Windows XP has had an extraordinarily long lifespan as far as desktop operating systems go, although it’s not because it was a technological wonder. It’s durability — nine years and counting — is attributable to Windows Vista being late and then not very good.
As a result, Microsoft dragged out support for the OS a lot longer than it would have liked. But now there’s a new, well-received operating system on the market and your excuses to not upgrade have just gone down. For those of you dawdling, Microsoft is helping to make your mind up for you: it is ending support for Windows XP Service Pack 2. No worries, Service Pack 3 is out there, but would that take as long to deploy as Windows 7? Datamation takes a look.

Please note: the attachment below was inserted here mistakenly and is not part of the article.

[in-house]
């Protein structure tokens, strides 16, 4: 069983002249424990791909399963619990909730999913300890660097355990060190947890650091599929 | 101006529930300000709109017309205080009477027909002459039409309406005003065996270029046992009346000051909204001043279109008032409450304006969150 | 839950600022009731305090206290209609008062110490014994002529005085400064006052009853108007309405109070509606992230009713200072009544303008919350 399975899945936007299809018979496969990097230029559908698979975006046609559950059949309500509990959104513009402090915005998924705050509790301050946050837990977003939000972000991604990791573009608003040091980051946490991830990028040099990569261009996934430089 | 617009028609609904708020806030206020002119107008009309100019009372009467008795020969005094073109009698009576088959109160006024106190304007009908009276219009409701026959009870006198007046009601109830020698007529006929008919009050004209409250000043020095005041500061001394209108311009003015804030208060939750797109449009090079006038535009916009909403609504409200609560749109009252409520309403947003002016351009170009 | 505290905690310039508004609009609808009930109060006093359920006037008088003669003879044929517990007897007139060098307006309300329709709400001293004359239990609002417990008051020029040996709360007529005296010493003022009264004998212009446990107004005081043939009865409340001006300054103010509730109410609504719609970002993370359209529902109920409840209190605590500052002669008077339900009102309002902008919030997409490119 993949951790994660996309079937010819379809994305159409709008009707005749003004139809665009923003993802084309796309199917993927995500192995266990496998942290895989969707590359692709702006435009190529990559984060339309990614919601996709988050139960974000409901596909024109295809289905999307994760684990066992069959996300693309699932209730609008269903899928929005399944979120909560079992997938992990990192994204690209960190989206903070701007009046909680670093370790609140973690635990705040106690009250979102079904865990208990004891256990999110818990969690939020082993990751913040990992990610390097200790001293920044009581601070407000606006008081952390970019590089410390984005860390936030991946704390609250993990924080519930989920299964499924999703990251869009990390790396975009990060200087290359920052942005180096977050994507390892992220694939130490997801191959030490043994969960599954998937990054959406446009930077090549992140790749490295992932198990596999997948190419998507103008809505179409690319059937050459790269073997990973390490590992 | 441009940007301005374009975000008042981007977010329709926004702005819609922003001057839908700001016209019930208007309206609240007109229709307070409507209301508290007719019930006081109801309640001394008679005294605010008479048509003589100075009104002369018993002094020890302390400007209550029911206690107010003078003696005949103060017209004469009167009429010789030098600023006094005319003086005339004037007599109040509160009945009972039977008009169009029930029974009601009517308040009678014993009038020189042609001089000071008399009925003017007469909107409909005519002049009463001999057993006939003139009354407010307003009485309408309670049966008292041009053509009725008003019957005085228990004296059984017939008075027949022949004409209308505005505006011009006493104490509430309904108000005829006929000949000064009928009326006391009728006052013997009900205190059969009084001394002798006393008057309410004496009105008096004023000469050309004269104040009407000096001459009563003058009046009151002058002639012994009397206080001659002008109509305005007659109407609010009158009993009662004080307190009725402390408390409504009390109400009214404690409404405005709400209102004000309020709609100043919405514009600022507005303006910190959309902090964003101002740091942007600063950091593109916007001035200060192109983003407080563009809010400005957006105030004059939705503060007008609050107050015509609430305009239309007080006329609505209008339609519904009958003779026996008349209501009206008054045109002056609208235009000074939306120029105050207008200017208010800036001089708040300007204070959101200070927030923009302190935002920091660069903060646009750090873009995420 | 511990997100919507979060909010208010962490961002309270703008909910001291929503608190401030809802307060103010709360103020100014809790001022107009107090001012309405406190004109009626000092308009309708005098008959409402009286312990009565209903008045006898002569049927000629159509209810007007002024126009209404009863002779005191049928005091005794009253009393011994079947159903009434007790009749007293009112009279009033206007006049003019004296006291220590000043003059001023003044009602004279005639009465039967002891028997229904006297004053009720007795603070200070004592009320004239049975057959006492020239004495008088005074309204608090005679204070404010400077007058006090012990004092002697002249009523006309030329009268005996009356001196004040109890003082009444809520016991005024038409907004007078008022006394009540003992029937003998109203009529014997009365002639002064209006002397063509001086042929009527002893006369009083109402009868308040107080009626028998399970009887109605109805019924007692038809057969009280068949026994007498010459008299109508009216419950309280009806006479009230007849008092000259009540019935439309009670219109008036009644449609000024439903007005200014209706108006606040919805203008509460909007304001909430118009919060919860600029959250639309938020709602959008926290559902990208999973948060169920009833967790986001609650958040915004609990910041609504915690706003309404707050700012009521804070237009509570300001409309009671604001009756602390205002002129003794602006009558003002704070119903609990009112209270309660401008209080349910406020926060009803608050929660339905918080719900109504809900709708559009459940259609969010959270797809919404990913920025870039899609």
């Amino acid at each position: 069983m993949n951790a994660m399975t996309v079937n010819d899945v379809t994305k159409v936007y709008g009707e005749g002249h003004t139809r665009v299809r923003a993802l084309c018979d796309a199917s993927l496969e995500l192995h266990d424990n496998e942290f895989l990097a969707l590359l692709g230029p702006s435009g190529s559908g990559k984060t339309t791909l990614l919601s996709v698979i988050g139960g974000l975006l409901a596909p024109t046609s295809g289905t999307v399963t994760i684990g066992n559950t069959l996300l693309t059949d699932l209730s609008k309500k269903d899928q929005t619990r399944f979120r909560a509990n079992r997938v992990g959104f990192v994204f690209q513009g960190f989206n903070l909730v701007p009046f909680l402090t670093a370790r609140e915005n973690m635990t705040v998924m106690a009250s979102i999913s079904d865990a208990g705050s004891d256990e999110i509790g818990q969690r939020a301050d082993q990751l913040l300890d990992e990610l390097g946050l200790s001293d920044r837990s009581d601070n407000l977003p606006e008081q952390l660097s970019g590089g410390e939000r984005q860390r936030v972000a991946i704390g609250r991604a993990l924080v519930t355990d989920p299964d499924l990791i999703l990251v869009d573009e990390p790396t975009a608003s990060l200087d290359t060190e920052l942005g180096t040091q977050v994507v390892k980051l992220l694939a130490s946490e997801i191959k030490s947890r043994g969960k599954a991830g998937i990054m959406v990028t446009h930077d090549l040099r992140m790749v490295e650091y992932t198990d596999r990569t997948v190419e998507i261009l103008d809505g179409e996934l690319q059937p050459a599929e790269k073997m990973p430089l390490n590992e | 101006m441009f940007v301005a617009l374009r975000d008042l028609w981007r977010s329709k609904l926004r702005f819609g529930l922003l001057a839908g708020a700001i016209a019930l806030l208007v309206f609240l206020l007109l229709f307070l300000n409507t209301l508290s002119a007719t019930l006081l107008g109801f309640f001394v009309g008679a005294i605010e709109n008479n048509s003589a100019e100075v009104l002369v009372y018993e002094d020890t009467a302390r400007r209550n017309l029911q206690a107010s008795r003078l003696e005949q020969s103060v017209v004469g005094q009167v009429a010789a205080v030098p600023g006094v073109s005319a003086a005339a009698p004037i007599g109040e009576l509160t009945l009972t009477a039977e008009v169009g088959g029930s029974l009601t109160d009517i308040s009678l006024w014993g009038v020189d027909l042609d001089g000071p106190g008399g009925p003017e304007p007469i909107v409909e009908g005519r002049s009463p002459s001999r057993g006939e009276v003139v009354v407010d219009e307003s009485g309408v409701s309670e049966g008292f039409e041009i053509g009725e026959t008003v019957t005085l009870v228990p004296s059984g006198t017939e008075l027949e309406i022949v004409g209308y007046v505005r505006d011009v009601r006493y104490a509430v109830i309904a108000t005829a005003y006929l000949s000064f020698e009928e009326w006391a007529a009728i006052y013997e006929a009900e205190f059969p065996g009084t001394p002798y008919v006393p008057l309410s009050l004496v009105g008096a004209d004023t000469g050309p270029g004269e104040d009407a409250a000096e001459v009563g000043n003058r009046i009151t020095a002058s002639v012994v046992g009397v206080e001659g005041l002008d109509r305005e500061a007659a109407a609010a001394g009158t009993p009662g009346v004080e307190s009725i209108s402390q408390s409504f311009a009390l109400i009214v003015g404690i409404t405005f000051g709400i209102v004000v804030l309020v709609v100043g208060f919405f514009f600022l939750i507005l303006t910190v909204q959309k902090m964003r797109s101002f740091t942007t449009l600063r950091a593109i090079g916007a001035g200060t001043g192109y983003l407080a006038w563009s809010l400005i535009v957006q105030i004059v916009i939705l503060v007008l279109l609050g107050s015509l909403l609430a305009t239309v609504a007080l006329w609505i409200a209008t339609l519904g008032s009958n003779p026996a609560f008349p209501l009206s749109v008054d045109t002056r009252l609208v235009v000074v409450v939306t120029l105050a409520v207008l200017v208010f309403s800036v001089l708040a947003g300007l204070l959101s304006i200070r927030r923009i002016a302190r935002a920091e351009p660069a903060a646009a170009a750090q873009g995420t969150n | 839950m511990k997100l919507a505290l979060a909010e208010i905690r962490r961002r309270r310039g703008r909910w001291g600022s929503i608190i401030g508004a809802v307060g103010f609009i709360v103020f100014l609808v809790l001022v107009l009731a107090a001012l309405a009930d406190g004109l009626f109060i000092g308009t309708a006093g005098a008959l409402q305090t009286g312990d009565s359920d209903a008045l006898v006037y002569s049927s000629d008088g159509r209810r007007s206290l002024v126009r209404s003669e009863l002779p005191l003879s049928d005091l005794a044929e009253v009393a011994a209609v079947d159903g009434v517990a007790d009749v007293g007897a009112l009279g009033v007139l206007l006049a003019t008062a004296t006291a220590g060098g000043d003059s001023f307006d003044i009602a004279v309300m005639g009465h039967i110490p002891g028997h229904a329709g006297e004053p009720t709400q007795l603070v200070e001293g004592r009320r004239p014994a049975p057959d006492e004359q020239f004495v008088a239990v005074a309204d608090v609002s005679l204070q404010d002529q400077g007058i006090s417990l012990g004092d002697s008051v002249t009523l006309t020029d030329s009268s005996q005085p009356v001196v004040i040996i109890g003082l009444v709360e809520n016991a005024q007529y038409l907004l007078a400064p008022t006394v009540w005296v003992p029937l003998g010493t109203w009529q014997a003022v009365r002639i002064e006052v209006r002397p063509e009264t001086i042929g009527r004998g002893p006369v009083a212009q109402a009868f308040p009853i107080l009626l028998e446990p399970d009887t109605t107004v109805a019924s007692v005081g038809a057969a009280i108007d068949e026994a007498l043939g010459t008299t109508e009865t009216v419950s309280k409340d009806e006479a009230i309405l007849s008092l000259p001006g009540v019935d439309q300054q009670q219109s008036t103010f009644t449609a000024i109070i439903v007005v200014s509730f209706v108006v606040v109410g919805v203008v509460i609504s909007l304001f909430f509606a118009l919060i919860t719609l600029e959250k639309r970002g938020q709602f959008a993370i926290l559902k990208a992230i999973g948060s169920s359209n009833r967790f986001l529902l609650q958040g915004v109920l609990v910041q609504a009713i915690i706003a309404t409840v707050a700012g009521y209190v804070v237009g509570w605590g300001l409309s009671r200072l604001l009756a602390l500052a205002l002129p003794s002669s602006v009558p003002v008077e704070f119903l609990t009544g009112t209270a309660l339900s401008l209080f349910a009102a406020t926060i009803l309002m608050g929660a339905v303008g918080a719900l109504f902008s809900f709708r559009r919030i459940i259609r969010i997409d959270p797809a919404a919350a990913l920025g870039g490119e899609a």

Microsoft has been warning IT managers for months that it will end support for Windows XP Service Pack 2 (SP2) on July 13. That should be no problem, since there’s still Service Pack 3, which is still under support, on which to fall back.
According to a study just released by Toronto-based systems integrator and reseller Softchoice, however, 77 percent of all IT organizations still need to deal with PCs running SP2. Some 10 percent of the machines in those organizations still run XP SP2.